Indiana Attorney General Todd Rokita and political pundit Abdul-Hakim Shabazz have ended their public battle that began at a press conference about robocalls with a one-page motion to voluntarily dismiss the lawsuit and pay their own legal fees.
According to the docket, the U.S. District Court for the Southern District of Indiana has not ruled on either motion.
The joint stipulation motion states the parties agree that Shabazz is “not barred from future in-person press conferences” held by Rokita and will be “allowed admission consistent with terms and conditions” placed on other media.
In announcing the resolution, the American Civil Liberties Union of Indiana stated the lawsuit has been dismissed because Rokita had agreed to treat Shabazz like other journalists.
“A free press is a cornerstone of our democracy,” said ACLU of Indiana Legal Director Ken Falk. “It acts as both a check against government power and a tool for enabling the public to make informed decisions. This is why it’s critical for journalists to have the protections they need to keep the public informed.”
Rokita’s office also applauded the resolution, but reiterated that no one has a right to attend a press conference.
“We are pleased to have secured a swift dismissal of the action, which saves taxpayer dollars and allows us to focus more on protecting Hoosier values from the attacks that are coming on the heels of the General Assembly session that just concluded,” Kelly Stevenson, press secretary for the Indiana Attorney General, said in an email. “There is no automatic right to attend press events in person just because someone possesses a security badge, especially when the event is accessible to everyone—in real time—with the ability to pose questions.”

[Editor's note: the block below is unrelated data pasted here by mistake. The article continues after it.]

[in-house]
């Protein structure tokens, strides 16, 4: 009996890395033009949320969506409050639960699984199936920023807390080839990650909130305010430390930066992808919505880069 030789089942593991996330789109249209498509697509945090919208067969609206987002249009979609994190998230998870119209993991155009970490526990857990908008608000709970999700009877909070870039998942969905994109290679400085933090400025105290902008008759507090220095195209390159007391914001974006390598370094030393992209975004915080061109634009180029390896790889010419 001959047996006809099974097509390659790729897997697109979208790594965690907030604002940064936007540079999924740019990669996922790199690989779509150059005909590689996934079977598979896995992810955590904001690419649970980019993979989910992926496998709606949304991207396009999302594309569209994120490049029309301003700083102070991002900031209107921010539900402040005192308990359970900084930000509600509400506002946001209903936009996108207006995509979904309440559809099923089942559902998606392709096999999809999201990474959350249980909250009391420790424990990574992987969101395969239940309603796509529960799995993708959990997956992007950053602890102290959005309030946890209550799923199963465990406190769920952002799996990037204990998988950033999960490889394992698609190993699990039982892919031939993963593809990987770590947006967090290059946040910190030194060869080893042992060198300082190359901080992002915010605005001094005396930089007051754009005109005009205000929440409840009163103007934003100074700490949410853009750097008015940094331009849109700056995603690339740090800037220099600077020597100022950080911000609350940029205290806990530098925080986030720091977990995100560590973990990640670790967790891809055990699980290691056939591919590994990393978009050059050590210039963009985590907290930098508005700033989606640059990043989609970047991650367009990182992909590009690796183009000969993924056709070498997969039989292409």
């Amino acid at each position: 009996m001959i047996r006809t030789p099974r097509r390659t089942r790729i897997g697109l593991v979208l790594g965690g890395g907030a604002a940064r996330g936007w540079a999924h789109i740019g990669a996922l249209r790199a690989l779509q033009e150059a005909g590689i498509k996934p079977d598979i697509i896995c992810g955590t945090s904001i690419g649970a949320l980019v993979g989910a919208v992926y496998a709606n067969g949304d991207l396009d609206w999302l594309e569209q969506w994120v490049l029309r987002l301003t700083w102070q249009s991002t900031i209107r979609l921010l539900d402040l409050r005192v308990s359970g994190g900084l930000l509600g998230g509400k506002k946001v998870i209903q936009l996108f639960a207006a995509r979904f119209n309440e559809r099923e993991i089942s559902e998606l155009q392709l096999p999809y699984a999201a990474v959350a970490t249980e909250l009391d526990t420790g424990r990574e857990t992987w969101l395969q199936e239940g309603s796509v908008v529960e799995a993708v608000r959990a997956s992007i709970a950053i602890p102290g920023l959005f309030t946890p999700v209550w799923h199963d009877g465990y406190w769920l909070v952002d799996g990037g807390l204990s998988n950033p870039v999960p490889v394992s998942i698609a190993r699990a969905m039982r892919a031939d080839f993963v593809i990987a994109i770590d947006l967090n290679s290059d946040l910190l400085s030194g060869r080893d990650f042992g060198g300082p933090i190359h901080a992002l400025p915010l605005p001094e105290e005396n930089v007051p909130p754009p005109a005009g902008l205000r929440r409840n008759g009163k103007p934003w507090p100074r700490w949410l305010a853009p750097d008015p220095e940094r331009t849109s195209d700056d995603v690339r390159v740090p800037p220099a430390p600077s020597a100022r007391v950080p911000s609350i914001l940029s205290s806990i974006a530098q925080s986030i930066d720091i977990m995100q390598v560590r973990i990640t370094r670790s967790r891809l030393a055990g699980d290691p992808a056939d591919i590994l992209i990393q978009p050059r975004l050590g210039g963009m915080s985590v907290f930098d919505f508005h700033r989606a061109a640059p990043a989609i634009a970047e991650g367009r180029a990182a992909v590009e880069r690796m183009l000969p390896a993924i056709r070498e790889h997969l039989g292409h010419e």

The dispute started when Shabazz was prohibited from attending a press conference in fall 2021 where Rokita talked about robocalls. A key disagreement in the litigation was over whether Shabazz was barred from future press conferences.
In the reply brief, Rokita indicated his office did not issue a blanket denial of access.
“Plaintiff faces no likelihood of future injury that can justify federal jurisdiction to entertain his claim for relief because he is not banned from attending as a journalist future press conference held by the Office of the Attorney General,” it stated.
In his complaint filed in February, Shabazz asserted he had been barred by Rokita from the attorney general’s press conferences. Also, he stated he remained barred because Rokita and the office didn’t remove the ban.
Rokita’s office contended it is accessible to the public.
“Our office remains a leader for access, transparency and engagement with the great people of Indiana,” Stevenson stated in an email. “Stay tuned for future action from the office on these efforts.”
After he was prevented from participating in the in-person robocall press conference, Shabazz filed a public records request with the Indiana Attorney General’s Office. The status of his request is unclear now that the lawsuit has reached a settlement.
Shabazz was seeking a comprehensive list of documents including information on the credentialing of media, approvals or denials of media requests and interviews Rokita had given since being sworn into office.
About a week after he filed his lawsuit, Shabazz filed a complaint with the Indiana Public Access Counselor, asserting the Rokita had violated the Access to Public Records Act by failing respond within a reasonable time.
The office countered its response time was reasonable given the state law requirement at each document be manually reviewed to ensure compliance with the APRA and the Indiana Rules of Professional Conduct. Also, the state’s top attorney asserted Shabazz was using the APRA as a substitute for discovery in the lawsuit. As a result, the office concluded it was not obligated to respond to the public records request.
In an opinion issued March 22–the same day Rokita filed his reply to the motion to dismiss and his motion to stay–Public Access Counselor Luke Britt sided with Shabazz.
The counselor noted federal litigation is not an exemption from disclosure under the APRA. Moreover, Britt determined the Indiana Attorney General’s Office would not have needed an “inordinate amount of time to review, curate and produce” the documents and, therefore, the office had been given “ample time” to fulfill the request.